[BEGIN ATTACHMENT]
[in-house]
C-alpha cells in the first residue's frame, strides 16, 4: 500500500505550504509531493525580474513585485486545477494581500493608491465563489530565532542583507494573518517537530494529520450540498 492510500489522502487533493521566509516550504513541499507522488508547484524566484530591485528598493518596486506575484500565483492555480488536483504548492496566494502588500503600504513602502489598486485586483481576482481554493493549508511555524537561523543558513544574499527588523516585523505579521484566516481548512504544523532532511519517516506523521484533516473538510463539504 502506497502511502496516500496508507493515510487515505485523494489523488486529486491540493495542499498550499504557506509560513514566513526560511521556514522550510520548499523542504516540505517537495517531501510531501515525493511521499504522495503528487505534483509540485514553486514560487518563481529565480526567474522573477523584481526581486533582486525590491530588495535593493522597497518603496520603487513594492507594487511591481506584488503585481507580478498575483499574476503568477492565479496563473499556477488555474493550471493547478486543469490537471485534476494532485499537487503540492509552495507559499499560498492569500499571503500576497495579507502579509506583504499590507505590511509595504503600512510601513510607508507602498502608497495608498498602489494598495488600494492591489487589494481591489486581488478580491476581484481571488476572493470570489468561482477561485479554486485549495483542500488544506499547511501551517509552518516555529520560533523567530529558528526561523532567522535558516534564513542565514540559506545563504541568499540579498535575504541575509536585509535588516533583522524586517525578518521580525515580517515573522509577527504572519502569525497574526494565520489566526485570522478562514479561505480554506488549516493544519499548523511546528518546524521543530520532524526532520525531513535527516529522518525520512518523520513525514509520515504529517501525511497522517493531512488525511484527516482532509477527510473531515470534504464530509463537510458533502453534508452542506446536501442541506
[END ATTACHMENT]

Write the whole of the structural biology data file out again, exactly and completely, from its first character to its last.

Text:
[in-house]
C-alpha cells in the first residue's frame, strides 16, 4: 500500500505550504509531493525580474513585485486545477494581500493608491465563489530565532542583507494573518517537530494529520450540498 492510500489522502487533493521566509516550504513541499507522488508547484524566484530591485528598493518596486506575484500565483492555480488536483504548492496566494502588500503600504513602502489598486485586483481576482481554493493549508511555524537561523543558513544574499527588523516585523505579521484566516481548512504544523532532511519517516506523521484533516473538510463539504 502506497502511502496516500496508507493515510487515505485523494489523488486529486491540493495542499498550499504557506509560513514566513526560511521556514522550510520548499523542504516540505517537495517531501510531501515525493511521499504522495503528487505534483509540485514553486514560487518563481529565480526567474522573477523584481526581486533582486525590491530588495535593493522597497518603496520603487513594492507594487511591481506584488503585481507580478498575483499574476503568477492565479496563473499556477488555474493550471493547478486543469490537471485534476494532485499537487503540492509552495507559499499560498492569500499571503500576497495579507502579509506583504499590507505590511509595504503600512510601513510607508507602498502608497495608498498602489494598495488600494492591489487589494481591489486581488478580491476581484481571488476572493470570489468561482477561485479554486485549495483542500488544506499547511501551517509552518516555529520560533523567530529558528526561523532567522535558516534564513542565514540559506545563504541568499540579498535575504541575509536585509535588516533583522524586517525578518521580525515580517515573522509577527504572519502569525497574526494565520489566526485570522478562514479561505480554506488549516493544519499548523511546528518546524521543530520532524526532520525531513535527516529522518525520512518523520513525514509520515504529517501525511497522517493531512488525511484527516482532509477527510473531515470534504464530509463537510458533502453534508452542506446536501442541506